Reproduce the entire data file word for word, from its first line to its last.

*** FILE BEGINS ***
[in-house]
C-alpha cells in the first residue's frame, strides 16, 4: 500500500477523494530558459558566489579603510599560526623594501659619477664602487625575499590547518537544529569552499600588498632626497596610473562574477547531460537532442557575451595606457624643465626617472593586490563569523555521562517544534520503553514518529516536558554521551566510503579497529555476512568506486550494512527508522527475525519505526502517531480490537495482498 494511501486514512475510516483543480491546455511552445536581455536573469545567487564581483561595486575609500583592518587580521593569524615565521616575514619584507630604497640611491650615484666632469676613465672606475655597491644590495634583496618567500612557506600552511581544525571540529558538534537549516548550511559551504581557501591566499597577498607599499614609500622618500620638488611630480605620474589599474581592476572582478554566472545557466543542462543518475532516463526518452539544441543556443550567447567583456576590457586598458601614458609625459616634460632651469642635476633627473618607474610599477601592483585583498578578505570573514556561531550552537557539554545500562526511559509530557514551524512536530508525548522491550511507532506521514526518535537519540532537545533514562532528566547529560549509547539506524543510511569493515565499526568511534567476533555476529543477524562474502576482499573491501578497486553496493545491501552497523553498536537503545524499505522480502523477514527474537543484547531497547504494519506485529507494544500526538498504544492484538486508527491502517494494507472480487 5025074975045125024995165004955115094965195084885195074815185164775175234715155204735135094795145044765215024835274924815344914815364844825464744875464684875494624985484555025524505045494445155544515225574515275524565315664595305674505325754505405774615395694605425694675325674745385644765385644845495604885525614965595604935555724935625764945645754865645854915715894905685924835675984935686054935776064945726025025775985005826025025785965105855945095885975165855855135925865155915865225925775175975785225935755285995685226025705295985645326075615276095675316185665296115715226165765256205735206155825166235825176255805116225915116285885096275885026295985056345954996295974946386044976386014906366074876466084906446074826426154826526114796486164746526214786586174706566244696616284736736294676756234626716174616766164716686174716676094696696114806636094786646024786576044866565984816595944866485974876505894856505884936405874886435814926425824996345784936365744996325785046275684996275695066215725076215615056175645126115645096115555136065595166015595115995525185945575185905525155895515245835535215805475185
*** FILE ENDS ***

[in-house]
C-alpha cells in the first residue's frame, strides 16, 4: 500500500477523494530558459558566489579603510599560526623594501659619477664602487625575499590547518537544529569552499600588498632626497596610473562574477547531460537532442557575451595606457624643465626617472593586490563569523555521562517544534520503553514518529516536558554521551566510503579497529555476512568506486550494512527508522527475525519505526502517531480490537495482498 494511501486514512475510516483543480491546455511552445536581455536573469545567487564581483561595486575609500583592518587580521593569524615565521616575514619584507630604497640611491650615484666632469676613465672606475655597491644590495634583496618567500612557506600552511581544525571540529558538534537549516548550511559551504581557501591566499597577498607599499614609500622618500620638488611630480605620474589599474581592476572582478554566472545557466543542462543518475532516463526518452539544441543556443550567447567583456576590457586598458601614458609625459616634460632651469642635476633627473618607474610599477601592483585583498578578505570573514556561531550552537557539554545500562526511559509530557514551524512536530508525548522491550511507532506521514526518535537519540532537545533514562532528566547529560549509547539506524543510511569493515565499526568511534567476533555476529543477524562474502576482499573491501578497486553496493545491501552497523553498536537503545524499505522480502523477514527474537543484547531497547504494519506485529507494544500526538498504544492484538486508527491502517494494507472480487 5025074975045125024995165004955115094965195084885195074815185164775175234715155204735135094795145044765215024835274924815344914815364844825464744875464684875494624985484555025524505045494445155544515225574515275524565315664595305674505325754505405774615395694605425694675325674745385644765385644845495604885525614965595604935555724935625764945645754865645854915715894905685924835675984935686054935776064945726025025775985005826025025785965105855945095885975165855855135925865155915865225925775175975785225935755285995685226025705295985645326075615276095675316185665296115715226165765256205735206155825166235825176255805116225915116285885096275885026295985056345954996295974946386044976386014906366074876466084906446074826426154826526114796486164746526214786586174706566244696616284736736294676756234626716174616766164716686174716676094696696114806636094786646024786576044866565984816595944866485974876505894856505884936405874886435814926425824996345784936365744996325785046275684996275695066215725076215615056175645126115645096115555136065595166015595115995525185945575185905525155895515245835535215805475185